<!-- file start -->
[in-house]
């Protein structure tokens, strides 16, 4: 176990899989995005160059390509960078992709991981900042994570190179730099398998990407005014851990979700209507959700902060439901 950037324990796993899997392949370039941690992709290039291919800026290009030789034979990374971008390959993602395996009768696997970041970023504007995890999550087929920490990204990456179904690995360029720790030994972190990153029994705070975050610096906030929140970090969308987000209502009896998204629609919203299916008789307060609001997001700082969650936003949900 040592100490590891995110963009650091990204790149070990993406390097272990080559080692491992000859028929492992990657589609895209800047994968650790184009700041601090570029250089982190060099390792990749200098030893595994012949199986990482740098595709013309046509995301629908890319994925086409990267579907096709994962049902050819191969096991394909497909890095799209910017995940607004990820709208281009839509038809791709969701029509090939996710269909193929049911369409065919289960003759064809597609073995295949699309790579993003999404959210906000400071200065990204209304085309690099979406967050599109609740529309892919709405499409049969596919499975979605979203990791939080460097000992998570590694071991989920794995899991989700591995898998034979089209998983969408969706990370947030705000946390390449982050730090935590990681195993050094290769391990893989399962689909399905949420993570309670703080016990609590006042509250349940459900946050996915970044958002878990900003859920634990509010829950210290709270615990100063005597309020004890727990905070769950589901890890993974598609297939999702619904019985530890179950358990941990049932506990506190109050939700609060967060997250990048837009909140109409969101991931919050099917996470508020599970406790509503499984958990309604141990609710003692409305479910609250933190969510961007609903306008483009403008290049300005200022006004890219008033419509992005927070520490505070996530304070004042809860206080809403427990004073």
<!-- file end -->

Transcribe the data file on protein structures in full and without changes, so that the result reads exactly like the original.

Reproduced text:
[in-house]
């Protein structure tokens, strides 16, 4: 176990899989995005160059390509960078992709991981900042994570190179730099398998990407005014851990979700209507959700902060439901 950037324990796993899997392949370039941690992709290039291919800026290009030789034979990374971008390959993602395996009768696997970041970023504007995890999550087929920490990204990456179904690995360029720790030994972190990153029994705070975050610096906030929140970090969308987000209502009896998204629609919203299916008789307060609001997001700082969650936003949900 040592100490590891995110963009650091990204790149070990993406390097272990080559080692491992000859028929492992990657589609895209800047994968650790184009700041601090570029250089982190060099390792990749200098030893595994012949199986990482740098595709013309046509995301629908890319994925086409990267579907096709994962049902050819191969096991394909497909890095799209910017995940607004990820709208281009839509038809791709969701029509090939996710269909193929049911369409065919289960003759064809597609073995295949699309790579993003999404959210906000400071200065990204209304085309690099979406967050599109609740529309892919709405499409049969596919499975979605979203990791939080460097000992998570590694071991989920794995899991989700591995898998034979089209998983969408969706990370947030705000946390390449982050730090935590990681195993050094290769391990893989399962689909399905949420993570309670703080016990609590006042509250349940459900946050996915970044958002878990900003859920634990509010829950210290709270615990100063005597309020004890727990905070769950589901890890993974598609297939999702619904019985530890179950358990941990049932506990506190109050939700609060967060997250990048837009909140109409969101991931919050099917996470508020599970406790509503499984958990309604141990609710003692409305479910609250933190969510961007609903306008483009403008290049300005200022006004890219008033419509992005927070520490505070996530304070004042809860206080809403427990004073």